Large Factors Found By ECM
^^^^^^^^^^^^^^^^^^^^^^^^^^
This file (champs.txt) contains information on the "top ten"
factors found by the elliptic curve factoring method (ECM).
Factors are included if they satisfy conditions 1 and 2.
1. They are one of the largest ten factors found so far by ECM
and satisfying condition 2.
2. Let r = length(composite)/length(prime), where
length is measured in decimal digits.
Also, let r' = ln(composite)/ln(prime).
Factors with max(r,r') < 2.2 are excluded as they could probably have
been found more easily by another method such as MPQS, GNFS or SNFS.
For historical interest, we also list factors of at least 40 decimal digits
that satisfy condition 2 and were at any time the largest factor found so
far by ECM ("champions"), even if they are no longer in the "top ten".
Factors which at one time were the current "champions" are indicated by an
asterisk.
I imposed condition 2 from 1 Jan 2004 (r' term added 18 Sept 2005). For large
factors that do not necessarily satisfy condition 2, see Paul Zimmermann's
"top 50" list at http://www.loria.fr/~zimmerma/records/top50.html.
So far there are two new entries in 2016, both found by Ryan Propper.
I reserve the right to exclude factorizations that were possibly obtained
by "artificial" means. See for example Research Problem 7.27 of the book
"Prime Numbers: a Computational Perspective" by Crandall and Pomerance.
David Broadhurst has shown that this enables us to concoct examples where
ECM finds factors of over 30,000 decimal digits!
This file is available from
http://maths-people.anu.edu.au/~brent/ftp/champs.txt
or via the link at http://maths-people.anu.edu.au/~brent/factors.html
See also Paul Zimmermann's list at
http://www.loria.fr/~zimmerma/records/ecmnet.html
Please send corrections/updates to champs@rpbrent.com
R. P. Brent
http://www.rpbrent.com
===============================================================================
Summary
^^^^^^^
Factor Divides Found by Date
^^^^^^ ^^^^^^^ ^^^^^^^^ ^^^^
p83 YYYYMMDD
^^^
16559819925107279963180573885975861071762981898238616724384425798932514688349020287 *
7,337+ R. Propper (13) 20130908
p79
^^^
2302872188505279576573535015926441913945044975483579529517513795897664211127797 *
11,306+ S. Wagstaff (22) 20120812
p77
^^^
18974159366624817405627752670504479132613571595050983959444958694223874973021
B_188 S. Wagstaff (19) 20130616
p75
^^^
336842026814486816413712532665671525518487238461533945786937785048474675329 *
11,304+ S. Wagstaff (16) 20120803
227432689108589532754984915075774848386671439568260420754414940780761245893
EM47 R. Propper (20) 20120912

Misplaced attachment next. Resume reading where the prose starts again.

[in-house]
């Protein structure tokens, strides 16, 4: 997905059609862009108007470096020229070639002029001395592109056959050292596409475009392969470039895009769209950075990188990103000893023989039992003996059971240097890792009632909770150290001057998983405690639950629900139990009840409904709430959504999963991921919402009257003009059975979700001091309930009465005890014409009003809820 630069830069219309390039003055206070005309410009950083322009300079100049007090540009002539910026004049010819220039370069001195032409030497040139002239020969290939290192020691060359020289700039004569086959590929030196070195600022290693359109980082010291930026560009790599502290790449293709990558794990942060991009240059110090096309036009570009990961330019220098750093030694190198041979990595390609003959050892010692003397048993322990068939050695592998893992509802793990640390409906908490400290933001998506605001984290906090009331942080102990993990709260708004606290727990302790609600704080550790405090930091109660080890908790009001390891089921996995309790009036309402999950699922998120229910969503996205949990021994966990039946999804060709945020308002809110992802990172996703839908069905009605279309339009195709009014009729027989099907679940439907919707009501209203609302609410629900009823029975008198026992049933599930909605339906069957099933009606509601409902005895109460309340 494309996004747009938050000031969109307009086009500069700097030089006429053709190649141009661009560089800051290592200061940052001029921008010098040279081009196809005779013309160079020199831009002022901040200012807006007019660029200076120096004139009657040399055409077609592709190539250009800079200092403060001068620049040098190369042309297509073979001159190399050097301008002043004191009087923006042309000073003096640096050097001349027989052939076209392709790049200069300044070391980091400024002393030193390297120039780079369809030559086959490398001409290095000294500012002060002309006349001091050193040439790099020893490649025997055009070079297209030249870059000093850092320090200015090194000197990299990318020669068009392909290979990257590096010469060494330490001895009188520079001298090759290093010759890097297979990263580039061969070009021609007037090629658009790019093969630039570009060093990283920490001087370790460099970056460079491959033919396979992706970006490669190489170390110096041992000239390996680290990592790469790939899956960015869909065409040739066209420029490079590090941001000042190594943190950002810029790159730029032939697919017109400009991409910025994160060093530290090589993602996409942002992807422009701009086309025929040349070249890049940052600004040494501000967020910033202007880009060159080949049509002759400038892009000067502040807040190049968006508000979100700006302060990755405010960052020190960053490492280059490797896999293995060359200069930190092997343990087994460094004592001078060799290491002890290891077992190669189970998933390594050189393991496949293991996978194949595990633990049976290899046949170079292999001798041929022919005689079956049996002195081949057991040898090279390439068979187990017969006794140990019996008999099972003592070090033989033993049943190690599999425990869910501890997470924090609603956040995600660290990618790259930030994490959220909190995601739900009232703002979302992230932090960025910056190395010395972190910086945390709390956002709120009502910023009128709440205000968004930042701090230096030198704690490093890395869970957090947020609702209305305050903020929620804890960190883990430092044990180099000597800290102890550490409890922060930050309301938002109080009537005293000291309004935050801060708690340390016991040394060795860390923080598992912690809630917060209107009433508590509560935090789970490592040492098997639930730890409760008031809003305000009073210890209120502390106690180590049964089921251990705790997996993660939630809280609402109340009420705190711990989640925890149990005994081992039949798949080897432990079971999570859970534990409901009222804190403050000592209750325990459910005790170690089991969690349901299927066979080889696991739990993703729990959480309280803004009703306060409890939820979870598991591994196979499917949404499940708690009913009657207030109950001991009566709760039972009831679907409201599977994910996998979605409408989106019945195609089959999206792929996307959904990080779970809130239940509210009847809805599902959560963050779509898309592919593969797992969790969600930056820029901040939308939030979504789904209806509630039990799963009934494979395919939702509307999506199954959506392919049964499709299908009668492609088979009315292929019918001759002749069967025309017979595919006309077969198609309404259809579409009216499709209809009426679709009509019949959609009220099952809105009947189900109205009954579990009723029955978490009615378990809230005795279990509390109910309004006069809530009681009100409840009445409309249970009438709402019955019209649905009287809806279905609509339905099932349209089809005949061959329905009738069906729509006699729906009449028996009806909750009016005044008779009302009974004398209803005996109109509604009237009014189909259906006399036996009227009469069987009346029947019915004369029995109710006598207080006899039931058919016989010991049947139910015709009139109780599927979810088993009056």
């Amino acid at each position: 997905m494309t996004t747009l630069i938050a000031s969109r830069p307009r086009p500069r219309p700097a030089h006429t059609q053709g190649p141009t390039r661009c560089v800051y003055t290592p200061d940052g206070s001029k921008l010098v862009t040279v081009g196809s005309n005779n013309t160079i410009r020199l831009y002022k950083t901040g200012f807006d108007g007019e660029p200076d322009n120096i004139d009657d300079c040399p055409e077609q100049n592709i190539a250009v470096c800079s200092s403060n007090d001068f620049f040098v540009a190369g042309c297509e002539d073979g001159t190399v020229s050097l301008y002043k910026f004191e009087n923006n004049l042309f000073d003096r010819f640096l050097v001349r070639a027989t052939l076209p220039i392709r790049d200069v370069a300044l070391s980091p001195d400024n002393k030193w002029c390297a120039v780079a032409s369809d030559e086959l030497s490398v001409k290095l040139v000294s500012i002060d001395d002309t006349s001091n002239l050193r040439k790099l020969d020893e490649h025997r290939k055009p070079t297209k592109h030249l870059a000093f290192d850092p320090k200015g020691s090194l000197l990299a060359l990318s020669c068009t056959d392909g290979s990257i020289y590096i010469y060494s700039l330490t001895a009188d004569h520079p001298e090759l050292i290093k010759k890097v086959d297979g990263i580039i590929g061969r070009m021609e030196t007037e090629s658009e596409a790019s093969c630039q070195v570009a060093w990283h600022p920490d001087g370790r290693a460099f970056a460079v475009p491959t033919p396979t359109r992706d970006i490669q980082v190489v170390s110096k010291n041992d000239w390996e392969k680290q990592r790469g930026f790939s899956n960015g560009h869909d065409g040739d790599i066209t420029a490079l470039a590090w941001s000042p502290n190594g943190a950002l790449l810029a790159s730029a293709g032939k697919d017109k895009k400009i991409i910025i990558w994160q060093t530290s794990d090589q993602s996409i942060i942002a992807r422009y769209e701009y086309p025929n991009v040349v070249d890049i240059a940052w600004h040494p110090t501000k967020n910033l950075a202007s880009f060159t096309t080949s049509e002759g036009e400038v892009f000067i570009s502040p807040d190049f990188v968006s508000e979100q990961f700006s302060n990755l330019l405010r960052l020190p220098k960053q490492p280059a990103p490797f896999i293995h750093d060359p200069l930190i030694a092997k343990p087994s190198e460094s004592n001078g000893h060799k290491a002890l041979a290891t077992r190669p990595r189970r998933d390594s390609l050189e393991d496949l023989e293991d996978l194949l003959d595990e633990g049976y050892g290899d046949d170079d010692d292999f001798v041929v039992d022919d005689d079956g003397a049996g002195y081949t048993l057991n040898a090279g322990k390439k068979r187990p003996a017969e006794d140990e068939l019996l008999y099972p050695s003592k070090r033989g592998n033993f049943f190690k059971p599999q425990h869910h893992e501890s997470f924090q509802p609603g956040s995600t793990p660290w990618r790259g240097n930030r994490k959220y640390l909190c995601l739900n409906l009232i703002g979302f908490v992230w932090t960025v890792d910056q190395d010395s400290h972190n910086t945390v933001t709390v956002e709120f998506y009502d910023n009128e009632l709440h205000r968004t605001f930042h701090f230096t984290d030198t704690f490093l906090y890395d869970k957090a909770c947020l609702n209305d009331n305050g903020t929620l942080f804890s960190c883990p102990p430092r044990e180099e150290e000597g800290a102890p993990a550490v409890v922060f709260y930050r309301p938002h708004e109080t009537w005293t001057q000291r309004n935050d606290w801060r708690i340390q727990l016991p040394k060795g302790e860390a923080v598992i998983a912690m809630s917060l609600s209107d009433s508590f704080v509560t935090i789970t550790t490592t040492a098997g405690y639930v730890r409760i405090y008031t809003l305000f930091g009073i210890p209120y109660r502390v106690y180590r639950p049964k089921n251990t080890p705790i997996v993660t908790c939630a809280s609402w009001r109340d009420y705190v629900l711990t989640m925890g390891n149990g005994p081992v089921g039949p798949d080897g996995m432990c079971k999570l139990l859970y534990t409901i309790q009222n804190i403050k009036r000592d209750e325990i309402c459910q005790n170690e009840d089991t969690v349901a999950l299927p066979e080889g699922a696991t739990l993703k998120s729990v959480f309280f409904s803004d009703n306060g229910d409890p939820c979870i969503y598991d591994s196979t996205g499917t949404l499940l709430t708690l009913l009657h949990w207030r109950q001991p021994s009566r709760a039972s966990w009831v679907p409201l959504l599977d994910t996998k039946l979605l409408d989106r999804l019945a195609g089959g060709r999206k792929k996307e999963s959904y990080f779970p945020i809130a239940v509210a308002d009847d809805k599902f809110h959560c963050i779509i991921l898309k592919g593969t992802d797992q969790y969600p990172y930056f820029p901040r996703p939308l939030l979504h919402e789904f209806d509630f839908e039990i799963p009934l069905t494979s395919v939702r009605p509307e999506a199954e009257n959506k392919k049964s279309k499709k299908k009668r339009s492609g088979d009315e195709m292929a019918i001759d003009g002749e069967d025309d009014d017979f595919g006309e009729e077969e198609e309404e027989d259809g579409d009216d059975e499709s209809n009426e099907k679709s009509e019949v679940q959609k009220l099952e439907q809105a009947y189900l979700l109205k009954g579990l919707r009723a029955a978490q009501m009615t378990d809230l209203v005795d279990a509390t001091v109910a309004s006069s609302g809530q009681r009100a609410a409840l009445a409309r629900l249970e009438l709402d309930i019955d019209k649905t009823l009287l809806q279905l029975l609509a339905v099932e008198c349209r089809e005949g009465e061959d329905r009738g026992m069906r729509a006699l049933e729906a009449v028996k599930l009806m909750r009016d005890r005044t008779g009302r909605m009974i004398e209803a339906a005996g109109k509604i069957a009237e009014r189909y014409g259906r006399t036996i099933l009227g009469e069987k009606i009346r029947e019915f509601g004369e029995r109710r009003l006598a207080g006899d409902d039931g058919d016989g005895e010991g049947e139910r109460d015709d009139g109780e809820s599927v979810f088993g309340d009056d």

131458002966362191339005108102367227220674315637373735378805031970614273439
3541,101- R. Propper (14) 20160420
p74
^^^
26721194531973848954767772351114152203083577206813943149484875628623309473
12,284+ B. Dodson (18) 20141010
p73
^^^
3045900993960286149497147268705305258031860639784227614140251982523294187
11,311- R. Propper (12) 20160207
1808422353177349564546512035512530001279481259854248860454348989451026887 *
2,1181- J. Bos et al (21) 20100307
1042816042941845750042952206680089794415014668329850393031910483526456487
2,1163- J. Bos et al (15) 20100418
[end of current top ten]
[following former champions listed for historical interest]
p68
^^^
42593783346150223186979443437882164324892008462850480008134130873603 *
64*10^341-1 yoyo@home/M.Thompson (17) 20091228
p67
^^^
4444349792156709907895752551798631908946180608768737946280238078881 *
10,381+ B. Dodson (24) 20060824
p66
^^^
709601635082267320966424084955776789770864725643996885415676682297 *
3,466+ B. Dodson (23) 20050406
p59
^^^
20131492120828919814484857298874674155298711142397769181347 *
10,233- B. Dodson (11) 20050220
p57
^^^
167560816514084819488737767976263150405095191554732902607 *
2,997- B. Dodson (10) 20030621
p55
^^^
1139151258261034615880135106860446479526482959089061629 *
93^56+56^93 P. Gaudry (9) 20021213
p54
^^^
484061254276878368125726870789180231995964870094916937 *
(6^43-1)^42+1 Note (8) 19991226
p53
^^^^
53625112691923843508117942311516428173021903300344567 *
2,677- C. Curry (7) 19980914
p49
^^^
1078825191548640568143407841173742460493739682993 *
2,1071+ P. Zimmermann (6) 19980619
p48
^^^
662926550178509475639682769961460088456141816377 *
24,121+ R. P. Brent (5) 19971009
p47
^^^
12025702000065183805751513732616276516181800961 *
5,256+ P. Montgomery (4) 19951127
p44
^^^
27885873044042449777540626664487051863162949 *
p(19069) Berger-Mueller (3) 19950621
p43
^^^
5688864305048653702791752405107044435136231 *
p(19997) Berger-Mueller (3) 19930320
p42
^^^
184976479633092931103313037835504355363361 *
10,201- D. Rusin (2) 19920405
p40
^^^
1232079689567662686148201863995544247703 *
p(11279) Lenstra-Dixon (1) 19911028
Notes
^^^^^
Factors divide numbers of the form a^n +- 1 (abbreviated a,n{+-})
or partition numbers (p(n) is the n-th partition number)
or other numbers described in the notes.
Dates are in YYYYMMDD format.
(1) Arjen Lenstra and Brandon Dixon on a MasPar (the first p40 by ECM).
c89 = p40*p50, r = 2.22.
(2) David Rusin using Peter Montgomery's program. c111 = p42*p70, r = 2.64.
(3) Franz-Dieter Berger and Andreas M\"uller on a network of workstations.
c99 = p44*p55, r = 2.25 and c139 = p43*p96, r = 2.85.
(4) Peter Montgomery on an SGI workstation. c134 = p47*p88, r = 2.85.
(5) Richard Brent on a Fujitsu VPP300. c130 = p48*p82, r = 2.71.
(6) Paul Zimmermann on an SGI Power Challenge with Montgomery's program.
c132 = p49*p84, r = 2.69.
(7) Conrad Curry with George Woltman's mprime program using 16 Pentiums.
c150 = p53*p98, r = 2.83.
(8) Nik Lygeros and Michel Mizony with GMP-ECM. The input composite was